- Study found that most big solar installations in California were located in biologically-sensitive desert lands — comprising of scrublands and shrublands — for installations, covering about 145 square miles.
- Nearly one-third of the big solar installations were located in crop lands, the team found.
- Study also identified around 8,500 square miles of areas in less-sensitive, already-developed land that is compatible for solar energy installations.
Solar power generation is booming in the U.S. In 2014, for example, big solar facilities or the utility-scale solar energy installations generating at least 1 megawatt (MW) — enough to power around 164 homes — grew by 38 percent from 2013, according to the Solar Energy Industry Association.
But big solar farms need vast amounts of land. And this increasing demand for land is threatening natural areas and biodiversity, warns a new study published in the Proceedings of the National Academy of Sciences.
“Our study, which focuses on California, shows that utility-scale solar energy development can be a driver of land-use and land-cover change, which is a source of greenhouse gas emissions itself,” Rebecca R. Hernandez, lead author now at University of California, Berkeley, said in a statement. “We see this happening if solar energy power plants are sited in natural habitats, in lieu of areas already impacted by humans — such as on commercial rooftops or over parking lots.”
California leads U.S.’s rush for clean energy. In 2015, California became the first state in the country to generate over five percent of its electricity from utility-scale solar energy farms.
To investigate how such utility-scale solar energy (USSE) installations impact changes in land-use, Hernandez and her colleagues evaluated 161 planned, under-construction, and operating installations in the state of California.
The team found that instead of favoring less-sensitive, already developed lands, most big solar power farms were using desert lands — comprising of scrublands and shrublands — for installations, covering about 375 square kilometers (145 square miles).
These desert areas are rich in biodiversity, the authors write. “California’s shrublands and scrublands comprise, in part, the California Floristic Province, a biodiversity hot spot known for high levels of species richness and endemism and where 70% or more of the original extent of vegetation has been lost due to global environmental change- type threats, including land cover change,” they add.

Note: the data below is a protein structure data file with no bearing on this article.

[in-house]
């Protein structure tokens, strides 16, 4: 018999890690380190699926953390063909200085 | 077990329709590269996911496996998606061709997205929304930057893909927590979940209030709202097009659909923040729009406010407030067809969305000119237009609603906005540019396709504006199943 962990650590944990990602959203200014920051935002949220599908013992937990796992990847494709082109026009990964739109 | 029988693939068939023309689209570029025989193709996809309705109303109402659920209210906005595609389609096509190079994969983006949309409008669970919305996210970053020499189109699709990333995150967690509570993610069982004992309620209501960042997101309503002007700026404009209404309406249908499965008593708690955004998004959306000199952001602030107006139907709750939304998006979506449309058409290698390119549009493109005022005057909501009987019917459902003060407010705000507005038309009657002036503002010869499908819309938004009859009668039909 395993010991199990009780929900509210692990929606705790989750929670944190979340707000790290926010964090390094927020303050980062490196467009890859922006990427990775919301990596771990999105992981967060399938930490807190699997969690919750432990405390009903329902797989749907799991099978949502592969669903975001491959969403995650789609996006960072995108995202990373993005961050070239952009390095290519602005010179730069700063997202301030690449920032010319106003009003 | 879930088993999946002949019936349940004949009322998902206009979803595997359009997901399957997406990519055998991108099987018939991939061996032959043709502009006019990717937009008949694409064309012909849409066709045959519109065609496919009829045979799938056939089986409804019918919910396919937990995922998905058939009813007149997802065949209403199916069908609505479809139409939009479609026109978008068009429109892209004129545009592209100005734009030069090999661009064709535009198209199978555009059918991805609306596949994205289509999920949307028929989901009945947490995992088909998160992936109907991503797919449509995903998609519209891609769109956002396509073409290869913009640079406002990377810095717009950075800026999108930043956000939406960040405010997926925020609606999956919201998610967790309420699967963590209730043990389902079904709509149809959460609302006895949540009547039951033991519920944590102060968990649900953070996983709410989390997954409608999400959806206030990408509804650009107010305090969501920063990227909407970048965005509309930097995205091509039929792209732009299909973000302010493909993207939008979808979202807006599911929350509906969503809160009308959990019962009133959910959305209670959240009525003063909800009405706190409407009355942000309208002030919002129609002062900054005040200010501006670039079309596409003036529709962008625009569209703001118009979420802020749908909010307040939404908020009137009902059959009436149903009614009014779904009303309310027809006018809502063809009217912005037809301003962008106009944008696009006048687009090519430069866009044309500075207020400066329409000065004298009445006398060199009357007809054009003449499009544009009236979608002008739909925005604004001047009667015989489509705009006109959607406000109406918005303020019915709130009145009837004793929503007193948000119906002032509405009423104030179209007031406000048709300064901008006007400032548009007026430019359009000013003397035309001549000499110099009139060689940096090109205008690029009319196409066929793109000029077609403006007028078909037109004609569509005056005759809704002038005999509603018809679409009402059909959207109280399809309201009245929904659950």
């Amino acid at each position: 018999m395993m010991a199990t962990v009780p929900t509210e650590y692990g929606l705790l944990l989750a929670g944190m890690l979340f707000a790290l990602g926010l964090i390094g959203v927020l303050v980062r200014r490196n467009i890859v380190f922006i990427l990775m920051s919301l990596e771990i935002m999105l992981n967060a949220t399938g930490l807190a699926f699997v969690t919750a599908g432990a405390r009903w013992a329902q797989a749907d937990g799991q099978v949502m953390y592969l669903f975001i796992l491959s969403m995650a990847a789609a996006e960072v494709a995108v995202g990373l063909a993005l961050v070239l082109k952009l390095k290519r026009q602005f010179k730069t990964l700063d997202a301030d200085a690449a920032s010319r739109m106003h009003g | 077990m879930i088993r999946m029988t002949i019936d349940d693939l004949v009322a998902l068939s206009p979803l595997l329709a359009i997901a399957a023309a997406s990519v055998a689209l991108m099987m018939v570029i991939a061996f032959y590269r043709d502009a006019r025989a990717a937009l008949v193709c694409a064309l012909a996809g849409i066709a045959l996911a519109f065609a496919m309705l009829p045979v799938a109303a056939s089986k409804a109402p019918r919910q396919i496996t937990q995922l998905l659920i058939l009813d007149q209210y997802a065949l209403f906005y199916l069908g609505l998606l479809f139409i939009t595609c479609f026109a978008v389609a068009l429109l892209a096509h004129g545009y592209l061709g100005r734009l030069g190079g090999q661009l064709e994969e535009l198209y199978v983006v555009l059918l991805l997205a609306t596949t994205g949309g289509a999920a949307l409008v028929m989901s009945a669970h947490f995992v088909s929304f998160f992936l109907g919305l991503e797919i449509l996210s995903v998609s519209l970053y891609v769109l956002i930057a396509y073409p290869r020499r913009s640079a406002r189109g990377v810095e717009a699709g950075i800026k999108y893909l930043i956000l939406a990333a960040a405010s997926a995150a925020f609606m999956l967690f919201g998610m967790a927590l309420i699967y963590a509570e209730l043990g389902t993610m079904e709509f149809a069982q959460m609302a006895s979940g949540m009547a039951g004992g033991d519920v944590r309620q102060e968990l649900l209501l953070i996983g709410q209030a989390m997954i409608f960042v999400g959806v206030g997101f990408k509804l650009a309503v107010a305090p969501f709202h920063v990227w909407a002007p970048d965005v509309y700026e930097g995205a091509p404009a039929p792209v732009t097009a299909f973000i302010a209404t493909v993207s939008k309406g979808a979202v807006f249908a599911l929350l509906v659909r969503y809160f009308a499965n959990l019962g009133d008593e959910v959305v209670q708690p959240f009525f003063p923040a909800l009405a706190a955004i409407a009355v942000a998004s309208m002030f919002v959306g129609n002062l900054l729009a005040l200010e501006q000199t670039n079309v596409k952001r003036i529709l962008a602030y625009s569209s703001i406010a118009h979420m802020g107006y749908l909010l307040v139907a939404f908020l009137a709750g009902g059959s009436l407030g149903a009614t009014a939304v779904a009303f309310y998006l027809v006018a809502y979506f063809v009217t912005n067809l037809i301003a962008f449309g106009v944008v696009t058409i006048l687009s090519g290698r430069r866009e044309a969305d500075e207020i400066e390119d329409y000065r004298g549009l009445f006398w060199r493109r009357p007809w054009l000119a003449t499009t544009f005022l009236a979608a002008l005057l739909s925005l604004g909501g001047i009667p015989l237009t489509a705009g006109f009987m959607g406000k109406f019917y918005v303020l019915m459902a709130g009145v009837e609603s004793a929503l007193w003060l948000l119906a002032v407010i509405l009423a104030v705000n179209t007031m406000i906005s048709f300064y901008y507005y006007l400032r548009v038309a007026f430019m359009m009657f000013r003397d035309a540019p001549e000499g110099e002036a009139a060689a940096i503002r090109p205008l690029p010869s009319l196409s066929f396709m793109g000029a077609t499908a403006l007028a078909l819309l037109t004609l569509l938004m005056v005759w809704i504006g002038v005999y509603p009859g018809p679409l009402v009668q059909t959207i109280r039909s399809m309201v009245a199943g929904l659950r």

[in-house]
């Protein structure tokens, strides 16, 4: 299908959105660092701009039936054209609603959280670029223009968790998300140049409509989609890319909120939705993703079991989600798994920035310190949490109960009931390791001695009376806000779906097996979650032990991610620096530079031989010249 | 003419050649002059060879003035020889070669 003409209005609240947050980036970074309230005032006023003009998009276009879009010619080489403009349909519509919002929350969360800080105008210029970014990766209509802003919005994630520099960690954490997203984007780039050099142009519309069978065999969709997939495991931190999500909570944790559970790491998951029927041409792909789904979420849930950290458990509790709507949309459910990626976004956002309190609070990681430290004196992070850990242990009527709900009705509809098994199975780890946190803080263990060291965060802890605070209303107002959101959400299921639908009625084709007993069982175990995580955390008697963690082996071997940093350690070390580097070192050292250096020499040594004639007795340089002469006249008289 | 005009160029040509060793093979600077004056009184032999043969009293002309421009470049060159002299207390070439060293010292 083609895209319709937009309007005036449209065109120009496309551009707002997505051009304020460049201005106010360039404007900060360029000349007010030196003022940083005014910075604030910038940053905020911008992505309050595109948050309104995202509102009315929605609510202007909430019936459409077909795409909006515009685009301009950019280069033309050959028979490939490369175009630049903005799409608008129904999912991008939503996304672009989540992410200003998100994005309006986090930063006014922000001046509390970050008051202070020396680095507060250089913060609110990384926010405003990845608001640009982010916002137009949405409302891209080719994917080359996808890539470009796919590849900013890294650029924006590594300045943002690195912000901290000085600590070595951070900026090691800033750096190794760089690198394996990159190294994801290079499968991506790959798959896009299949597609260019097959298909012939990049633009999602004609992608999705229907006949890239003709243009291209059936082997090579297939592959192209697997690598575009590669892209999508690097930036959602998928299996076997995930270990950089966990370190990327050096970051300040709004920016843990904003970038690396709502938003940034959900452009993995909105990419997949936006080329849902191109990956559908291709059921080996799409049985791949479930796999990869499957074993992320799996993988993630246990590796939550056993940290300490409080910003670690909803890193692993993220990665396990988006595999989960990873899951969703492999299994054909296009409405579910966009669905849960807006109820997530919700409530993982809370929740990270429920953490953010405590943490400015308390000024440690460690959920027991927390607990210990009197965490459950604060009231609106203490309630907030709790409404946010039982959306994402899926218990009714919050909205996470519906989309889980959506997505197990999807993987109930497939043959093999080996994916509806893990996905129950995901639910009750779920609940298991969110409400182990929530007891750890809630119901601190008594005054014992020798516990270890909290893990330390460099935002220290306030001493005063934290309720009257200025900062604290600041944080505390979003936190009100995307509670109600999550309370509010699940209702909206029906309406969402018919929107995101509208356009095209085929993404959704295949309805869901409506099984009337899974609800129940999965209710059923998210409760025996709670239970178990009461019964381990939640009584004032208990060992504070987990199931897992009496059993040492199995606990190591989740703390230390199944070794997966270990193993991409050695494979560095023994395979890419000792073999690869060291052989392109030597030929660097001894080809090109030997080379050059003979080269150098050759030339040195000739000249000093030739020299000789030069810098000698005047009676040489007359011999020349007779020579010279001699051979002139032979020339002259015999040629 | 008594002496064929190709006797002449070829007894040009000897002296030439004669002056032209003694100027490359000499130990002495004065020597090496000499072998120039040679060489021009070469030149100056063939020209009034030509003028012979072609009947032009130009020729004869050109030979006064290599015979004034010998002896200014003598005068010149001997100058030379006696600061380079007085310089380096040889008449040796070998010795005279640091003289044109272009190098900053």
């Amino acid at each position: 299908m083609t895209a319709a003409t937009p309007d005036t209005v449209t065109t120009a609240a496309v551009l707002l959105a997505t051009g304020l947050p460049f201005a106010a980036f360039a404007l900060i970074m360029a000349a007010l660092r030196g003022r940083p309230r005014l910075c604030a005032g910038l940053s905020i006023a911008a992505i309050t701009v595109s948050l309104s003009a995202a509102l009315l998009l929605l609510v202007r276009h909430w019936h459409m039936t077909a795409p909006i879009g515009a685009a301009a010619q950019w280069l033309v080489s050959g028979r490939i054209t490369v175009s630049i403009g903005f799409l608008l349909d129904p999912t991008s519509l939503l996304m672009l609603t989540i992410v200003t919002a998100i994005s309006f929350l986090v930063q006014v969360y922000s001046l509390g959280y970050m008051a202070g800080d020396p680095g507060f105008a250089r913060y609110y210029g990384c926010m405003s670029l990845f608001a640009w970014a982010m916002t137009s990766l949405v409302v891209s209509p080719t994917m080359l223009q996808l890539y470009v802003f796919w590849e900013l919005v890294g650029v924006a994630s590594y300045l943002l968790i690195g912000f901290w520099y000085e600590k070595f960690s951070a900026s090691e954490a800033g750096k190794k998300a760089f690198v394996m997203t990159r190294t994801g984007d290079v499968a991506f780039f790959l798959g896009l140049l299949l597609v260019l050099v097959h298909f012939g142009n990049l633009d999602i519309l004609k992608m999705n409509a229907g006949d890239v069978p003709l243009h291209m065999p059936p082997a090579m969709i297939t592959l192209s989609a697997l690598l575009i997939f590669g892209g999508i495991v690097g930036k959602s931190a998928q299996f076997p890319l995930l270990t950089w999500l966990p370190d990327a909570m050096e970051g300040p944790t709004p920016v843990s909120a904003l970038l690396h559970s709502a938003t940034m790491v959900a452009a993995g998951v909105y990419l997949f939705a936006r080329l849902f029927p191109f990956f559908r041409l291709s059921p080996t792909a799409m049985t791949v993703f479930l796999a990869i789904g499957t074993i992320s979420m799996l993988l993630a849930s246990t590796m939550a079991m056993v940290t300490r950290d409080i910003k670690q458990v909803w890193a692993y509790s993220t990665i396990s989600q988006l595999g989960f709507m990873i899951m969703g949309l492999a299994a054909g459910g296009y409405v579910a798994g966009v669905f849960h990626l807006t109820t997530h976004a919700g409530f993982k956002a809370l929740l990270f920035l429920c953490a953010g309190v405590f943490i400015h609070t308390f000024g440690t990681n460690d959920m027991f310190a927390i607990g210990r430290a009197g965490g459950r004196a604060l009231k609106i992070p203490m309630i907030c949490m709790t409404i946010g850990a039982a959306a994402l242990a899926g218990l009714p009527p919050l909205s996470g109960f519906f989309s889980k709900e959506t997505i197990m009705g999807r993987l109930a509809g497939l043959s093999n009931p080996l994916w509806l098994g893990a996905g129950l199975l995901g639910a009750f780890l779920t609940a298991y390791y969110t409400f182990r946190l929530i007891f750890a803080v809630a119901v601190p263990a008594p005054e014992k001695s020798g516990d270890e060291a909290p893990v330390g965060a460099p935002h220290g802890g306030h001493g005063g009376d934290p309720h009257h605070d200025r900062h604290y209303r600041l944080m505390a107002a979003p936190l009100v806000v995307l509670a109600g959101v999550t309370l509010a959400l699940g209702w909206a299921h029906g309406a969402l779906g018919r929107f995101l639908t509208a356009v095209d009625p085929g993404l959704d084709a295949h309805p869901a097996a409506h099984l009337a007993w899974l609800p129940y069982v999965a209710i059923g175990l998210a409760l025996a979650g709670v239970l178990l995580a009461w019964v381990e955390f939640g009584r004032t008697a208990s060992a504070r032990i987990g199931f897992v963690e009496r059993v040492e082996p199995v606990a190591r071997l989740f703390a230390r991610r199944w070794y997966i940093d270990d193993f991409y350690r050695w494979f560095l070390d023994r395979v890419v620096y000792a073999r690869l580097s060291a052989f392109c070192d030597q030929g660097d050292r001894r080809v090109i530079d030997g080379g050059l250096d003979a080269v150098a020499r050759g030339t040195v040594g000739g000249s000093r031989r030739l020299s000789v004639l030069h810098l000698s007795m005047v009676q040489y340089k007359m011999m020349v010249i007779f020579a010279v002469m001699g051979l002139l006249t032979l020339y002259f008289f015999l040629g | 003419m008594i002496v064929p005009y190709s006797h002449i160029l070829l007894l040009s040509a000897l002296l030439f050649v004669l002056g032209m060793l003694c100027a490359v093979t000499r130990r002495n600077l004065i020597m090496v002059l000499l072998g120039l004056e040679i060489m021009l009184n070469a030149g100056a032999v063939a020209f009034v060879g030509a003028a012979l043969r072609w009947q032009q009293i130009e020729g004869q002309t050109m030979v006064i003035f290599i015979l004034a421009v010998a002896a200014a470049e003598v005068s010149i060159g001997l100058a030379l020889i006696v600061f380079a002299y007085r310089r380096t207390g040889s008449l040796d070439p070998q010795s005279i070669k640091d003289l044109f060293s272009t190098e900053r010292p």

Such seemingly “unproductive” scrub- and shrublands have numerous ecosystem services. These include “diverse recreational opportunities, culturally and historically significant landscapes, movement corridors for wildlife, groundwater as a drinking source, and carbon (sequestration), which may also be adversely impacted by land cover conversion,” the authors write.
For example, several solar power plants are currently installed in California’s Mojave desert. This desert has a vibrant ecosystem, and is home to around 2,000 species of plants, and several threatened species, such as the desert tortoise (Gopherus agassizii) and Owen’s pupfish (Cyprinodon radiosus).
“Solar energy in developed areas, or for example on contaminated lands, would have great environmental co-benefits, but this is not what is being emphasized,” Hernandez said in another statement. “Instead, we see that ‘big solar’ is competing for space with natural areas. Knowing this is vital for understanding and creating predictions of a rapidly changing global energy landscape.”
The team was surprised to find that nearly one-third of the big solar installations were in crop lands. Increasing pressure from California’s drought could have pushed farmers to shift to harvesting solar energy, researchers write.
The study also identified around 8,500 square miles of areas in already-developed land — like parking lots and rooftops — that is compatible for solar energy installations.
“We can’t just throw them (solar installations) across a landscape and say biological diversity be damned,” Cameron Barrows from the University of California-Riverside, told Climate Central. “We have to find the right places to put these things… There are biological riches that are part of our natural heritage that we don’t want to lose.”
- Hernandez RR, Hoffacker MK, Murphy-Mariscal ML, Wu GC, and Allen MF (2015) Solar energy development impacts on land cover change and protected areas. Proceedings of the National Academy of Sciences. Doi:10.1073/pnas.1517656112